As Christians, we are personally aware of, and have heard accounts of, healing by supernatural means. This has always been a part of the Good News we experience and share with others. We celebrate the reality of this event in our churches in various ways—prayer meetings, healing services, and special worship times.
Jesus tells us, “Truly I tell you, if you have faith as small as a mustard seed…,” and when facing an addiction, chronic disability, or life-threatening illness, we often hear that if we have enough faith, God will heal us. But how do we know when faith is “enough faith” for a healing to occur? The simple answer is: whenever God wants it to happen. Sometimes even a little faith or no faith is enough. Often faith follows a healing and sometimes it precedes it.
So does that mean if we have a strong faith and trust in God, is he obligated or compelled to heal us?
No. If remaining ill can better accomplish his will for us than a healing, then we are expected to wait on God. As difficult as this is to hear, or as theologically problematic as it may be for some, God is sovereign and will do as he knows best.
Remember Paul’s advice to Timothy for a chronic physical problem? He didn’t say “have more faith,” but “have more wine.” This isn’t an encouragement to drink, but a reminder that we are not yet in heaven, completely healed, and carry within us the marks of death and dying of this age. Even Paul’s “thorn” was not taken away because God wanted him to rely not on his own strength, but on God’s power.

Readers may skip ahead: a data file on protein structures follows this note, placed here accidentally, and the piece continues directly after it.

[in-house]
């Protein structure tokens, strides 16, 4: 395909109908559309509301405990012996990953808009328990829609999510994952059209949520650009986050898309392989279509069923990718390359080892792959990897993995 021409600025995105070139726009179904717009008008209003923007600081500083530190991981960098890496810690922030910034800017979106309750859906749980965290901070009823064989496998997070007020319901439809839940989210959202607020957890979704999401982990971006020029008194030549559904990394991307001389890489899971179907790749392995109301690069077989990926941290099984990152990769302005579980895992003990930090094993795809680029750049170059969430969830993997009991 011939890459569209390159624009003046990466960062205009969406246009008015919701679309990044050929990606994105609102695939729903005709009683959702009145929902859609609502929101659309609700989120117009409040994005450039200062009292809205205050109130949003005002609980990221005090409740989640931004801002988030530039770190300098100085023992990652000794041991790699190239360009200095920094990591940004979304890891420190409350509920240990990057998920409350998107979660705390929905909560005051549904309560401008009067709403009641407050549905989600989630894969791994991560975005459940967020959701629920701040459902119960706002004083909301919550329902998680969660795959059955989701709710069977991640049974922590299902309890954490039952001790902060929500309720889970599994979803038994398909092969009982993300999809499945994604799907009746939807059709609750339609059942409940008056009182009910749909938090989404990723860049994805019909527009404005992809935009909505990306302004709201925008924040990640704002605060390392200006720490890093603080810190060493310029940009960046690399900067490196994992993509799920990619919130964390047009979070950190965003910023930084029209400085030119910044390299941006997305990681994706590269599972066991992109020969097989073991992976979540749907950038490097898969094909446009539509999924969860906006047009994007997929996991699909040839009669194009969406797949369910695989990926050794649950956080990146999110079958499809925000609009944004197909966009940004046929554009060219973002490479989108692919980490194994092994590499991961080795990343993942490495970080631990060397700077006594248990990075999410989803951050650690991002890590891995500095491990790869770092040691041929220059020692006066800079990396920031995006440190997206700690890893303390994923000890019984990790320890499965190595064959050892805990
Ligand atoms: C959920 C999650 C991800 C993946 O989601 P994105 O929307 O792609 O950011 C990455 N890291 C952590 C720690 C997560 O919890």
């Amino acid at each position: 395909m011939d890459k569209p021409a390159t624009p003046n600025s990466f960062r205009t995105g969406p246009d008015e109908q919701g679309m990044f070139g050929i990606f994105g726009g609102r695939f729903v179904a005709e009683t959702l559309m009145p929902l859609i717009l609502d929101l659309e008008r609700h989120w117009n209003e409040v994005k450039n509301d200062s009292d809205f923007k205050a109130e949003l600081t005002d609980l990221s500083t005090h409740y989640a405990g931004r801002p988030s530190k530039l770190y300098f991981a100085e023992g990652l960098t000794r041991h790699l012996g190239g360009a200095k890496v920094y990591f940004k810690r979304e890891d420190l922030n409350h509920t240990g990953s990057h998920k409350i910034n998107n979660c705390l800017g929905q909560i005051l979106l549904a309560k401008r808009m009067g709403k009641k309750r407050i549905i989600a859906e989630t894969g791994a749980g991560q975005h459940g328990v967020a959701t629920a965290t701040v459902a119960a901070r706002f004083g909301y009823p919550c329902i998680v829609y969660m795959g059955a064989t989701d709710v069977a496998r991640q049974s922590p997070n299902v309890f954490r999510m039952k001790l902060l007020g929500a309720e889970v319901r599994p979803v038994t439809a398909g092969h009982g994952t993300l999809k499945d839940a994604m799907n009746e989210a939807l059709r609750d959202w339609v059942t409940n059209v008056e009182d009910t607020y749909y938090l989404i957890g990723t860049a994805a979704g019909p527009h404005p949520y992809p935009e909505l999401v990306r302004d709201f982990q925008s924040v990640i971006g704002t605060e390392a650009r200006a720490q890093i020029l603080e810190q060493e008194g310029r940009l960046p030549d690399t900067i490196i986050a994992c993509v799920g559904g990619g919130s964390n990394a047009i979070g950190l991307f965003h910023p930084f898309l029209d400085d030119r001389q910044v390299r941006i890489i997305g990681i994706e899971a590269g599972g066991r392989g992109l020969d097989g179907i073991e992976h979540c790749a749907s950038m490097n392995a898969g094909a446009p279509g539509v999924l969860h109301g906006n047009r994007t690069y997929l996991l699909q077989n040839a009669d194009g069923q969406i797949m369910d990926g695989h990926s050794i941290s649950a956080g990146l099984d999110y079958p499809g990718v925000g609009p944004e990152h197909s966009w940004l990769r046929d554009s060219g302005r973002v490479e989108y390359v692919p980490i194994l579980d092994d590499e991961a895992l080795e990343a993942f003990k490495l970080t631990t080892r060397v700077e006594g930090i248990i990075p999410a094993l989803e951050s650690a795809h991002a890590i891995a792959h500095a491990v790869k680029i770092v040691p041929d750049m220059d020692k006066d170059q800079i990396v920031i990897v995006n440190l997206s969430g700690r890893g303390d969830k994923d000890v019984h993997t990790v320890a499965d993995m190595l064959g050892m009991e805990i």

Should we then carry on and battle through our illnesses the best we can?
Since we can’t always know the mind of God in these matters, we’re expected to pray for healing until we receive it or hear a “no.” We should continue to PUSH (Pray Until Something Happens). Christ encourages us to keep on asking, seeking, and knocking (Mt. 7:7). The good news for us is that our gracious Father often really does want to give us what we want and expect, but just like a caring and wise parent he ensures that it’s for our good and corresponds to his best will and purpose for us.
As much as we try, we can’t reduce this important issue to a formula. God is sufficiently revealed, but he is still mystery. God isn’t our personal genie waiting for the right command or incantation. We can’t capture him with our theologies and force his hand to do our bidding. Thankfully, this mystery of God is on our side. We may not be able to predict him or control him (fortunately), but even if we don’t perfectly understand about him, we may be confident that whatever he decides to do is done in utmost love and is, ultimately, for our good.
Even though God answers our individual and private prayers, there appears to be great strength and force in corporate prayer. As we have traveled thousands of miles these past three weeks, we have heard of God’s miraculous power at work in answer to the prayers of many. I’m putting together a prayer network so together we can join in prayer for the numerous needs that require a heavenly answer and rescue. If you’d like to be a part of the prayer network, please email me and I will put you on the list. In the busyness of our lives, we can’t afford not to pray. If you have a prayer request or would like someone to pray with you this Sunday, please let me know.